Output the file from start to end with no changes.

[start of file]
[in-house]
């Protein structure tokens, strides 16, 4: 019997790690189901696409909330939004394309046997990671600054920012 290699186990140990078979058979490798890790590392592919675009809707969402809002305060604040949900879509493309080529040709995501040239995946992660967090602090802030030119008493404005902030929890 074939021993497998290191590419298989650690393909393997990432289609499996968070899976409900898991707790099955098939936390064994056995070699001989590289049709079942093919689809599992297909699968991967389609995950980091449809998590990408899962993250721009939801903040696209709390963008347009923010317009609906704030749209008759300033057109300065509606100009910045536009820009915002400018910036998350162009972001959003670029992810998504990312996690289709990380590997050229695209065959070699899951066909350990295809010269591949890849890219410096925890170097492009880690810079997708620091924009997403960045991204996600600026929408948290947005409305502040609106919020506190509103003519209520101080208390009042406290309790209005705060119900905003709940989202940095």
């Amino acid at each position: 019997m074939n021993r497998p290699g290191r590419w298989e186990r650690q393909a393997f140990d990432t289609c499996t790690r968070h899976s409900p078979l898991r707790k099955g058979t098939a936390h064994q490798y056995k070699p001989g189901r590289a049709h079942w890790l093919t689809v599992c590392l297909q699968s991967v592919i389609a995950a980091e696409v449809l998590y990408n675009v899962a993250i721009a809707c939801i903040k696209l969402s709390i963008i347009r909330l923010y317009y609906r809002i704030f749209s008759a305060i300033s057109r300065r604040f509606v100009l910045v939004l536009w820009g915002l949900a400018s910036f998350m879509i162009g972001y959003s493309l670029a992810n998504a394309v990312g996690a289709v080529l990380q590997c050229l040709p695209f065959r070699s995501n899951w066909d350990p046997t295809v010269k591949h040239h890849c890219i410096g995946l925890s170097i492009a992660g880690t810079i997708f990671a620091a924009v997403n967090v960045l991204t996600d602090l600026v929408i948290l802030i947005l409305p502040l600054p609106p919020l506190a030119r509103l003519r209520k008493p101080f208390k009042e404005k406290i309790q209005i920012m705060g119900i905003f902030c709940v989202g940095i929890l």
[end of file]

[in-house]
């Protein structure tokens, strides 16, 4: 019997790690189901696409909330939004394309046997990671600054920012 290699186990140990078979058979490798890790590392592919675009809707969402809002305060604040949900879509493309080529040709995501040239995946992660967090602090802030030119008493404005902030929890 074939021993497998290191590419298989650690393909393997990432289609499996968070899976409900898991707790099955098939936390064994056995070699001989590289049709079942093919689809599992297909699968991967389609995950980091449809998590990408899962993250721009939801903040696209709390963008347009923010317009609906704030749209008759300033057109300065509606100009910045536009820009915002400018910036998350162009972001959003670029992810998504990312996690289709990380590997050229695209065959070699899951066909350990295809010269591949890849890219410096925890170097492009880690810079997708620091924009997403960045991204996600600026929408948290947005409305502040609106919020506190509103003519209520101080208390009042406290309790209005705060119900905003709940989202940095």
């Amino acid at each position: 019997m074939n021993r497998p290699g290191r590419w298989e186990r650690q393909a393997f140990d990432t289609c499996t790690r968070h899976s409900p078979l898991r707790k099955g058979t098939a936390h064994q490798y056995k070699p001989g189901r590289a049709h079942w890790l093919t689809v599992c590392l297909q699968s991967v592919i389609a995950a980091e696409v449809l998590y990408n675009v899962a993250i721009a809707c939801i903040k696209l969402s709390i963008i347009r909330l923010y317009y609906r809002i704030f749209s008759a305060i300033s057109r300065r604040f509606v100009l910045v939004l536009w820009g915002l949900a400018s910036f998350m879509i162009g972001y959003s493309l670029a992810n998504a394309v990312g996690a289709v080529l990380q590997c050229l040709p695209f065959r070699s995501n899951w066909d350990p046997t295809v010269k591949h040239h890849c890219i410096g995946l925890s170097i492009a992660g880690t810079i997708f990671a620091a924009v997403n967090v960045l991204t996600d602090l600026v929408i948290l802030i947005l409305p502040l600054p609106p919020l506190a030119r509103l003519r209520k008493p101080f208390k009042e404005k406290i309790q209005i920012m705060g119900i905003f902030c709940v989202g940095i929890l």